Losing Afghanistan: A close-up look at the plight of women caught in a cycle of violence

It is almost a city within a city – separated from the rest of Kabul by walls of mud. Inside lies one of the largest refugee camps in the country: Charahi Qambar. Its residents are internally displaced Afghans who have fled the fighting in their home provinces to head north.

It’s hard to imagine a place more desperate; the alleys here have been turned into rivers of mud this November day. The rain is cold, and the cold seeps through those walls, through wet and muddy shoes, almost through one’s very soul.

Charahi Qambar is a place that holds painful memories for me.

The last time I was here, seven years ago, I was trying to do a story on the Afghans who had fled the fighting in the south – and what the conditions were like for the women among the internally displaced.

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I’d interviewed a woman who lost her husband and several children in the fighting in Helmand Province; in fact, I was hoping to see if she was still here since I never got to tell her story all those years ago.

READ MORE: Losing Afghanistan: Claude Adams’ Kabul Diary

As I was leaving the camp that morning, three masked men, armed with AK-47s, stabbed me and kidnapped me, throwing me into the back of a car. They drove me to nearby Wardak province, where they held me hostage in a hole in the ground for what seemed like a lifetime.

WATCH: Freelance cameraman Sat Nandlall photographed some of the Afghan families In Kabul’s Charahi Qambar camp

It was only for a month, but not a day went by in that dirty hole that I did not think about the widow whose story I had wanted to tell. I’ve been wanting to come back to Charahi Qambar all these years, and I was finally able to come this year.

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On this rainy fall day, I tried to look for that woman from Helmand, but I could not find her. I only hope she is still alive and has perhaps been able to return to her home in the south.

But stories like hers are commonplace here. In fact, the first woman I met is also from Helmand, also a widow. She lives alone in a tiny windowless room made of mud walls.

“You see my house,” Khor Bibi says, seated on the floor of the camp elder’s hut. She is wrapped in a heavy blanket, several grandchildren tucked in next to her. “It is all mud. Our rooms are made of mud. These are hardships. What did we do to get here?”

She tells me her family were farmers in Helmand; they were not rich, but they had a roof over their heads and were rarely short of food.

The camp is more crowded than I remembered; the dusty road my kidnappers drove into is now an alleyway too narrow for cars. It’s no surprise when Mans Nyberg, the UNHCR representative in Kabul, tells me the numbers. There are now more than 1,500 families in here, which adds up to more than 7,500 people.

That’s almost double the number seven years ago: There were about 500 families and just over 4,000 people.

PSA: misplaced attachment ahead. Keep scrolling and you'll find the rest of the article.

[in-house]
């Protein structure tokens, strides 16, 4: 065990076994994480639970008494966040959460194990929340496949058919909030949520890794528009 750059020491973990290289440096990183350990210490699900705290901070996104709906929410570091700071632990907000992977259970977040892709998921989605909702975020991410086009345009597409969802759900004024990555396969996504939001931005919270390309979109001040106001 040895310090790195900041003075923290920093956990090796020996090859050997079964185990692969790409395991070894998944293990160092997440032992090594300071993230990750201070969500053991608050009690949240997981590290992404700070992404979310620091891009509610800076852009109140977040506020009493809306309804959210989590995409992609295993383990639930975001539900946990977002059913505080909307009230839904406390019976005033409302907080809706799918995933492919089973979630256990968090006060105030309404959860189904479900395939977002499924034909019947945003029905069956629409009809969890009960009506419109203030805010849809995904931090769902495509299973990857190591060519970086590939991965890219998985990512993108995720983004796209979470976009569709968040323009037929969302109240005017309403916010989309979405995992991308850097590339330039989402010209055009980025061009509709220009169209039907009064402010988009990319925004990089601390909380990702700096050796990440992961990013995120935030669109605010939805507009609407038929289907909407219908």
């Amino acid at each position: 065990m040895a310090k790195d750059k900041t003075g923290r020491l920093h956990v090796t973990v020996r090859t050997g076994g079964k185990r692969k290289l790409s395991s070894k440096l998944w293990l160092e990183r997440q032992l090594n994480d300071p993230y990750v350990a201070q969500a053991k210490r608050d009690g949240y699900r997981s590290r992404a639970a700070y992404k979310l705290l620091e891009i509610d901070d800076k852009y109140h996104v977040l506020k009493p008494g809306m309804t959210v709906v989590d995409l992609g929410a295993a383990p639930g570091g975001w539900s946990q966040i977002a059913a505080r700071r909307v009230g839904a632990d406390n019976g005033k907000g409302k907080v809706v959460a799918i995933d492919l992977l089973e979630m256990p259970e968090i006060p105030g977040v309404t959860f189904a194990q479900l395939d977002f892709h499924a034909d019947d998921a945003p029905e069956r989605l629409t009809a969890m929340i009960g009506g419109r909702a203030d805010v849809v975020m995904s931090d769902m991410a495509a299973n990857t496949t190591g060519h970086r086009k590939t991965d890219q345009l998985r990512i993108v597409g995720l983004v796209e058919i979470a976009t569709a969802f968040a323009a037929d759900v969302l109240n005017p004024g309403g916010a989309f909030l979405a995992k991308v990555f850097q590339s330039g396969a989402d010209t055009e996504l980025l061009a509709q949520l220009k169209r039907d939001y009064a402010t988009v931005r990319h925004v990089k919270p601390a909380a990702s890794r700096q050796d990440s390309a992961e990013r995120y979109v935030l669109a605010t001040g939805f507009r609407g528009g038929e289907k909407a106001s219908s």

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Throughout the country, just under a million Afghans are internally displaced because of violence. This year, Nyberg tells me, “it’s close to 300,000 new cases, with the highest number registered in October, a direct result of the violence in Kunduz.”

The Taliban overran Kunduz in September, taking the city and shocking the government when its own security forces collapsed under pressure. Many Afghans who fled the city are afraid to return, even after the Afghan security forces took the city back.

Nyberg recalls an incident in December 2013, when 170 families left Charahi Qambar to return to their home in the southern province of Uruzgan.

“After 14 days in Uruzgan,” he said, “the Taliban started killing them because they had come back. So they all came back to Kabul.”

The government unveiled a national strategy in February 2014 for dealing with internally displaced people, which includes preventing displacement, dealing with displacement, and returning the displaced. But progress has been stagnant, as the numbers indicate, largely because insecurity is growing.

Khor Bibi dreams of returning home to Helmand someday, but that province is growing more unstable by the day. According to some reports, the Taliban control about 80 per cent of the province, after Afghan forces surrendered their weapons in November.

Her entire family – nine sons and four of her five daughters – lives in the camp as well. One of her sons, Mir Ahmad, says Afghanistan is falling apart.

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“It is worsening by the day,” he says. “It has been fighting in Afghanistan for 35 years. We are all cursed.”

The pelting rain on the day I visit is a harbinger of the season residents here fear the most: winter. Past winters have brought death to this place, mostly for the children who wander around without shoes. Mir Ahmad tells me he’s been asking for wood to heat their homes, and more blankets, and sheets. He does not want his children to suffer the same fate. They’re already suffering enough, he says. There’s no school here; no food; no warmth. The government has forgotten about them, he adds.

“What should the children do? They are human beings. They are the children of Afghanistan. We are not human beings in Afghanistan?”

16×9’s “Losing Afghanistan” airs Saturday, Dec. 12, 2015 at 7pm.

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